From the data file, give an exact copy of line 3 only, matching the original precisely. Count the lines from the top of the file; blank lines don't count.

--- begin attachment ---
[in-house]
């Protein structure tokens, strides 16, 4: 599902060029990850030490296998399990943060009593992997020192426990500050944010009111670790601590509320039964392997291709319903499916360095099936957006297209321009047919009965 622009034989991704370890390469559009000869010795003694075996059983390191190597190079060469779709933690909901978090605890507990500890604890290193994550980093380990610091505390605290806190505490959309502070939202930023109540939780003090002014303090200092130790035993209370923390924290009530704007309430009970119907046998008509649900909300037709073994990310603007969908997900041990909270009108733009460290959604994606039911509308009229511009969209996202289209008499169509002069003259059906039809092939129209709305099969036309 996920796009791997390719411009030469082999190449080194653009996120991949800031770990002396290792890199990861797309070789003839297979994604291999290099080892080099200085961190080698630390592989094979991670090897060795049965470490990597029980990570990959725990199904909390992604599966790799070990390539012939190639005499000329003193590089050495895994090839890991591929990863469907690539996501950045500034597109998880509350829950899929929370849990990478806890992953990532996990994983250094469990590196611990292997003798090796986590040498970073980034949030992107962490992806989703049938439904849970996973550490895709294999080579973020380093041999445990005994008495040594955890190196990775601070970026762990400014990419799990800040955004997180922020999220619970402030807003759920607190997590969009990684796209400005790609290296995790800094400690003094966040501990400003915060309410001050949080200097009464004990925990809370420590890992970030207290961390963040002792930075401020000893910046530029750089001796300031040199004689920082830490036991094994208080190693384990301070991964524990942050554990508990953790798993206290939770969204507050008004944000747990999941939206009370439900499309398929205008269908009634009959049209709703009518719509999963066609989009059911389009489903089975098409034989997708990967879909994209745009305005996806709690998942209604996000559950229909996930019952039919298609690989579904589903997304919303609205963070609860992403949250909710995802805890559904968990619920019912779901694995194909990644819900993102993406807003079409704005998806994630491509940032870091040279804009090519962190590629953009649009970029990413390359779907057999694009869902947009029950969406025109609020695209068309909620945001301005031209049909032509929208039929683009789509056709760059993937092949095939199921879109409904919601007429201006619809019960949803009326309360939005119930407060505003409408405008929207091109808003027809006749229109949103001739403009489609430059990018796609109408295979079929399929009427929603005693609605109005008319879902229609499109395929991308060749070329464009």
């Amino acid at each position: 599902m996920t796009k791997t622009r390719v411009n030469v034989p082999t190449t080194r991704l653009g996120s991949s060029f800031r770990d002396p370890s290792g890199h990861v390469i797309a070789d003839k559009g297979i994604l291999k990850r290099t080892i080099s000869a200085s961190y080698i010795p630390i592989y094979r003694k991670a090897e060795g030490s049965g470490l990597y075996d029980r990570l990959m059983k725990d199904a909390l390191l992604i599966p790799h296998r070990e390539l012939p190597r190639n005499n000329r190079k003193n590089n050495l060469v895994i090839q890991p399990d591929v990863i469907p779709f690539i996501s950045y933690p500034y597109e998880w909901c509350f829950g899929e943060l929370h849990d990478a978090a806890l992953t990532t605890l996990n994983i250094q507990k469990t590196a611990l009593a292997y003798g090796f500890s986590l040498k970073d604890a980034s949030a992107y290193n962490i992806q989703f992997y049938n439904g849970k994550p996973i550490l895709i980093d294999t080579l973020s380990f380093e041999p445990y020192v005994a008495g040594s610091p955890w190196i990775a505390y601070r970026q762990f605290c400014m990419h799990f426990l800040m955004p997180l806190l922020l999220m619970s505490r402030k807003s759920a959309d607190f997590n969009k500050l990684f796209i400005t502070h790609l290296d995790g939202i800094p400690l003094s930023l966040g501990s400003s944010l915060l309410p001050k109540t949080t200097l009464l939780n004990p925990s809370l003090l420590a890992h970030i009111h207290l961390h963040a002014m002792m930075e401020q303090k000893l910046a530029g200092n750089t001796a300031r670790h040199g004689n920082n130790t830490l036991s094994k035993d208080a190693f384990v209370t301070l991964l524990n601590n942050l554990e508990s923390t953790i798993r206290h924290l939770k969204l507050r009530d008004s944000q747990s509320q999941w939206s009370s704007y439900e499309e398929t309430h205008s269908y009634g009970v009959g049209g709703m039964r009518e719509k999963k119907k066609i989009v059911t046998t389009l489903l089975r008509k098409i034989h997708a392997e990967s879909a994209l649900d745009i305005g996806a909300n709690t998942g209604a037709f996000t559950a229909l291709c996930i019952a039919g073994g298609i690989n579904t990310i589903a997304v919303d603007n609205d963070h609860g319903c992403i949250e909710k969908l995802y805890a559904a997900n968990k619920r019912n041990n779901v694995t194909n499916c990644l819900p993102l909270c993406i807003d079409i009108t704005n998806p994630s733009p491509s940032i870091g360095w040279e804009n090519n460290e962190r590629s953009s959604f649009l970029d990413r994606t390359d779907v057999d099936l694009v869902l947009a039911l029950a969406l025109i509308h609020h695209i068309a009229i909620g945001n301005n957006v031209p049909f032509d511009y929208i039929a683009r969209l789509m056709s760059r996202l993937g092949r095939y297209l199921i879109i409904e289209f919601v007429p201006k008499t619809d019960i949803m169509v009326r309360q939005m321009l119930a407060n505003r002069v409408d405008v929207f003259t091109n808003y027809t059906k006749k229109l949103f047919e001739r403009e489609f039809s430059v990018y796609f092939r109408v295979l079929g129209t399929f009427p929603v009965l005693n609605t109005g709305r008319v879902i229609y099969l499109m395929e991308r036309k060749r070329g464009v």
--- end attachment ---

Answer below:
């Amino acid at each position: 599902m996920t796009k791997t622009r390719v411009n030469v034989p082999t190449t080194r991704l653009g996120s991949s060029f800031r770990d002396p370890s290792g890199h990861v390469i797309a070789d003839k559009g297979i994604l291999k990850r290099t080892i080099s000869a200085s961190y080698i010795p630390i592989y094979r003694k991670a090897e060795g030490s049965g470490l990597y075996d029980r990570l990959m059983k725990d199904a909390l390191l992604i599966p790799h296998r070990e390539l012939p190597r190639n005499n000329r190079k003193n590089n050495l060469v895994i090839q890991p399990d591929v990863i469907p779709f690539i996501s950045y933690p500034y597109e998880w909901c509350f829950g899929e943060l929370h849990d990478a978090a806890l992953t990532t605890l996990n994983i250094q507990k469990t590196a611990l009593a292997y003798g090796f500890s986590l040498k970073d604890a980034s949030a992107y290193n962490i992806q989703f992997y049938n439904g849970k994550p996973i550490l895709i980093d294999t080579l973020s380990f380093e041999p445990y020192v005994a008495g040594s610091p955890w190196i990775a505390y601070r970026q762990f605290c400014m990419h799990f426990l800040m955004p997180l806190l922020l999220m619970s505490r402030k807003s759920a959309d607190f997590n969009k500050l990684f796209i400005t502070h790609l290296d995790g939202i800094p400690l003094s930023l966040g501990s400003s944010l915060l309410p001050k109540t949080t200097l009464l939780n004990p925990s809370l003090l420590a890992h970030i009111h207290l961390h963040a002014m002792m930075e401020q303090k000893l910046a530029g200092n750089t001796a300031r670790h040199g004689n920082n130790t830490l036991s094994k035993d208080a190693f384990v209370t301070l991964l524990n601590n942050l554990e508990s923390t953790i798993r206290h924290l939770k969204l507050r009530d008004s944000q747990s509320q999941w939206s009370s704007y439900e499309e398929t309430h205008s269908y009634g009970v009959g049209g709703m039964r009518e719509k999963k119907k066609i989009v059911t046998t389009l489903l089975r008509k098409i034989h997708a392997e990967s879909a994209l649900d745009i305005g996806a909300n709690t998942g209604a037709f996000t559950a229909l291709c996930i019952a039919g073994g298609i690989n579904t990310i589903a997304v919303d603007n609205d963070h609860g319903c992403i949250e909710k969908l995802y805890a559904a997900n968990k619920r019912n041990n779901v694995t194909n499916c990644l819900p993102l909270c993406i807003d079409i009108t704005n998806p994630s733009p491509s940032i870091g360095w040279e804009n090519n460290e962190r590629s953009s959604f649009l970029d990413r994606t390359d779907v057999d099936l694009v869902l947009a039911l029950a969406l025109i509308h609020h695209i068309a009229i909620g945001n301005n957006v031209p049909f032509d511009y929208i039929a683009r969209l789509m056709s760059r996202l993937g092949r095939y297209l199921i879109i409904e289209f919601v007429p201006k008499t619809d019960i949803m169509v009326r309360q939005m321009l119930a407060n505003r002069v409408d405008v929207f003259t091109n808003y027809t059906k006749k229109l949103f047919e001739r403009e489609f039809s430059v990018y796609f092939r109408v295979l079929g129209t399929f009427p929603v009965l005693n609605t109005g709305r008319v879902i229609y099969l499109m395929e991308r036309k060749r070329g464009v």